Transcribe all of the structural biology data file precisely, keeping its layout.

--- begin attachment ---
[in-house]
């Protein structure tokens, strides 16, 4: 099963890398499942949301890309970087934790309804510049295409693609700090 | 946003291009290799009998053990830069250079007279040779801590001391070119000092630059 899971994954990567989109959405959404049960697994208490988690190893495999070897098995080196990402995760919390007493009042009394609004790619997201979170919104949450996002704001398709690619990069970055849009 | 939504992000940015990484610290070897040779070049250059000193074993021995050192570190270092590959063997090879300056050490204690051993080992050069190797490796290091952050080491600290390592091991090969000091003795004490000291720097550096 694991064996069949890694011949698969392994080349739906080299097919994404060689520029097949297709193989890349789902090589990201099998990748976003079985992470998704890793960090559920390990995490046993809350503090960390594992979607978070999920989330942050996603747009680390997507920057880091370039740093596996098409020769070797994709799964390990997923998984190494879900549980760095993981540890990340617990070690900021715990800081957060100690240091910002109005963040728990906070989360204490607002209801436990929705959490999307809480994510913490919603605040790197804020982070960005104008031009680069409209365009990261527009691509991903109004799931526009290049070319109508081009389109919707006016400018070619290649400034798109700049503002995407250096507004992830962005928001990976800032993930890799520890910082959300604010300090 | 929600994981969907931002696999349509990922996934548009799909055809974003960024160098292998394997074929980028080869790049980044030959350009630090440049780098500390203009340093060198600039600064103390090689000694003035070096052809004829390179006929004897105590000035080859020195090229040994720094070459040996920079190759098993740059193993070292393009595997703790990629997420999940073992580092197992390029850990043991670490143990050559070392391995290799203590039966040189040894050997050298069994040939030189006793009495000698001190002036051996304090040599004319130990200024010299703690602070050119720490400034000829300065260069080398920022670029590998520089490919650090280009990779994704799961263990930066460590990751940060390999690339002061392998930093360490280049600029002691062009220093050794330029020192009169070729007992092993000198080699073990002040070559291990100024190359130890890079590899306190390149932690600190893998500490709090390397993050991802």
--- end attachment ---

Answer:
[in-house]
């Protein structure tokens, strides 16, 4: 099963890398499942949301890309970087934790309804510049295409693609700090 | 946003291009290799009998053990830069250079007279040779801590001391070119000092630059 899971994954990567989109959405959404049960697994208490988690190893495999070897098995080196990402995760919390007493009042009394609004790619997201979170919104949450996002704001398709690619990069970055849009 | 939504992000940015990484610290070897040779070049250059000193074993021995050192570190270092590959063997090879300056050490204690051993080992050069190797490796290091952050080491600290390592091991090969000091003795004490000291720097550096 694991064996069949890694011949698969392994080349739906080299097919994404060689520029097949297709193989890349789902090589990201099998990748976003079985992470998704890793960090559920390990995490046993809350503090960390594992979607978070999920989330942050996603747009680390997507920057880091370039740093596996098409020769070797994709799964390990997923998984190494879900549980760095993981540890990340617990070690900021715990800081957060100690240091910002109005963040728990906070989360204490607002209801436990929705959490999307809480994510913490919603605040790197804020982070960005104008031009680069409209365009990261527009691509991903109004799931526009290049070319109508081009389109919707006016400018070619290649400034798109700049503002995407250096507004992830962005928001990976800032993930890799520890910082959300604010300090 | 929600994981969907931002696999349509990922996934548009799909055809974003960024160098292998394997074929980028080869790049980044030959350009630090440049780098500390203009340093060198600039600064103390090689000694003035070096052809004829390179006929004897105590000035080859020195090229040994720094070459040996920079190759098993740059193993070292393009595997703790990629997420999940073992580092197992390029850990043991670490143990050559070392391995290799203590039966040189040894050997050298069994040939030189006793009495000698001190002036051996304090040599004319130990200024010299703690602070050119720490400034000829300065260069080398920022670029590998520089490919650090280009990779994704799961263990930066460590990751940060390999690339002061392998930093360490280049600029002691062009220093050794330029020192009169070729007992092993000198080699073990002040070559291990100024190359130890890079590899306190390149932690600190893998500490709090390397993050991802």